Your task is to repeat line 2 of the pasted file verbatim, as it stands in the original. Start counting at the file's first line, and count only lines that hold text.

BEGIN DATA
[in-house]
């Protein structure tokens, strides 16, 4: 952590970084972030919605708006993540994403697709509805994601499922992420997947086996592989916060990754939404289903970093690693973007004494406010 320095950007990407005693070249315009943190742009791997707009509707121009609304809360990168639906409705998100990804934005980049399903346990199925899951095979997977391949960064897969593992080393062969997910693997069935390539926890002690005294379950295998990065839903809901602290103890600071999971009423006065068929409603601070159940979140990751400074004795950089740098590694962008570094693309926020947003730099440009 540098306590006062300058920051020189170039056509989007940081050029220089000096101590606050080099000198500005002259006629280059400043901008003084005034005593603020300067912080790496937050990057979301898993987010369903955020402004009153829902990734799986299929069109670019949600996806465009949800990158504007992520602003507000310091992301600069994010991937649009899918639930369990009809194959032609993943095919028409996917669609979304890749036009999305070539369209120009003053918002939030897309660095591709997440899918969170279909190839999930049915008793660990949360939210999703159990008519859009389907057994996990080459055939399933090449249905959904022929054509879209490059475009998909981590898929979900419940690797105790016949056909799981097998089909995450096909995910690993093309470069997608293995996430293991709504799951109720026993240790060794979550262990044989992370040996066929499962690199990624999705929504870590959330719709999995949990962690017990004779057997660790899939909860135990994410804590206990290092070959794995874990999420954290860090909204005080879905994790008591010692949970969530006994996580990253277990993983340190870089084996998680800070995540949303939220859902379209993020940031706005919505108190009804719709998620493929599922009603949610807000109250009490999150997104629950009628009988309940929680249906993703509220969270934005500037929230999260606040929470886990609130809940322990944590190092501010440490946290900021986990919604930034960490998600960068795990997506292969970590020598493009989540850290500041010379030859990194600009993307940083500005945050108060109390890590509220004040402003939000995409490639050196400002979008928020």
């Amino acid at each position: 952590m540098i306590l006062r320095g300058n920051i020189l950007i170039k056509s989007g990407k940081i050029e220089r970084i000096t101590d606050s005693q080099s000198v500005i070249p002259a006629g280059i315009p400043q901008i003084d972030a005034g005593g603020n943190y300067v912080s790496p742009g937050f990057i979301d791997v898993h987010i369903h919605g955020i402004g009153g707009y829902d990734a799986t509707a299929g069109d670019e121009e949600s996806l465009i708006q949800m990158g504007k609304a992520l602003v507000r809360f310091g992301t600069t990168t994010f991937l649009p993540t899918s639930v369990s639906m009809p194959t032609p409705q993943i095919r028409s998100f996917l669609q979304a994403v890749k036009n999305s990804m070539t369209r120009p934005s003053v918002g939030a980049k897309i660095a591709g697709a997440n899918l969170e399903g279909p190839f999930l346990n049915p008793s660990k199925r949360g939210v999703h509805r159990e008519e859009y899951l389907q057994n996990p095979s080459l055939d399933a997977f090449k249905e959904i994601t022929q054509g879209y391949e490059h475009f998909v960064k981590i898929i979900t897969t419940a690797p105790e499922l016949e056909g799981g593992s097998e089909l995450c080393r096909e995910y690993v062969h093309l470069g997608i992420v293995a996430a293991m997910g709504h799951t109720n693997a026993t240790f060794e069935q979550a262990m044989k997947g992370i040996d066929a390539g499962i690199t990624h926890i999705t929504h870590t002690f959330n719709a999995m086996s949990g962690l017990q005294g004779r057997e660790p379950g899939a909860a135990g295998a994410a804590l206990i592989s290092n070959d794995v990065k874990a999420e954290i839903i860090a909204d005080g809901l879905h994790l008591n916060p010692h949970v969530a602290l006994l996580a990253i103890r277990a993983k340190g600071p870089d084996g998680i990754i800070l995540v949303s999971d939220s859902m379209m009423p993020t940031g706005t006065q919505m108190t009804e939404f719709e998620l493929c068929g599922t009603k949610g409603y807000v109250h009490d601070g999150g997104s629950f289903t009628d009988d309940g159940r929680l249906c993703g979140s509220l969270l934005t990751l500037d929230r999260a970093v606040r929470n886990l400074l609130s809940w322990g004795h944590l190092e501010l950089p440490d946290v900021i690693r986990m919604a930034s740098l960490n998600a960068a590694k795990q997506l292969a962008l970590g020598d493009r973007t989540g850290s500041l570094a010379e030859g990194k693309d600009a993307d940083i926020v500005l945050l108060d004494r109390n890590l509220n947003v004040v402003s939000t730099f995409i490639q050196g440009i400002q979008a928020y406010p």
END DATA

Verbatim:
């Protein structure tokens, strides 16, 4: 952590970084972030919605708006993540994403697709509805994601499922992420997947086996592989916060990754939404289903970093690693973007004494406010 320095950007990407005693070249315009943190742009791997707009509707121009609304809360990168639906409705998100990804934005980049399903346990199925899951095979997977391949960064897969593992080393062969997910693997069935390539926890002690005294379950295998990065839903809901602290103890600071999971009423006065068929409603601070159940979140990751400074004795950089740098590694962008570094693309926020947003730099440009 540098306590006062300058920051020189170039056509989007940081050029220089000096101590606050080099000198500005002259006629280059400043901008003084005034005593603020300067912080790496937050990057979301898993987010369903955020402004009153829902990734799986299929069109670019949600996806465009949800990158504007992520602003507000310091992301600069994010991937649009899918639930369990009809194959032609993943095919028409996917669609979304890749036009999305070539369209120009003053918002939030897309660095591709997440899918969170279909190839999930049915008793660990949360939210999703159990008519859009389907057994996990080459055939399933090449249905959904022929054509879209490059475009998909981590898929979900419940690797105790016949056909799981097998089909995450096909995910690993093309470069997608293995996430293991709504799951109720026993240790060794979550262990044989992370040996066929499962690199990624999705929504870590959330719709999995949990962690017990004779057997660790899939909860135990994410804590206990290092070959794995874990999420954290860090909204005080879905994790008591010692949970969530006994996580990253277990993983340190870089084996998680800070995540949303939220859902379209993020940031706005919505108190009804719709998620493929599922009603949610807000109250009490999150997104629950009628009988309940929680249906993703509220969270934005500037929230999260606040929470886990609130809940322990944590190092501010440490946290900021986990919604930034960490998600960068795990997506292969970590020598493009989540850290500041010379030859990194600009993307940083500005945050108060109390890590509220004040402003939000995409490639050196400002979008928020």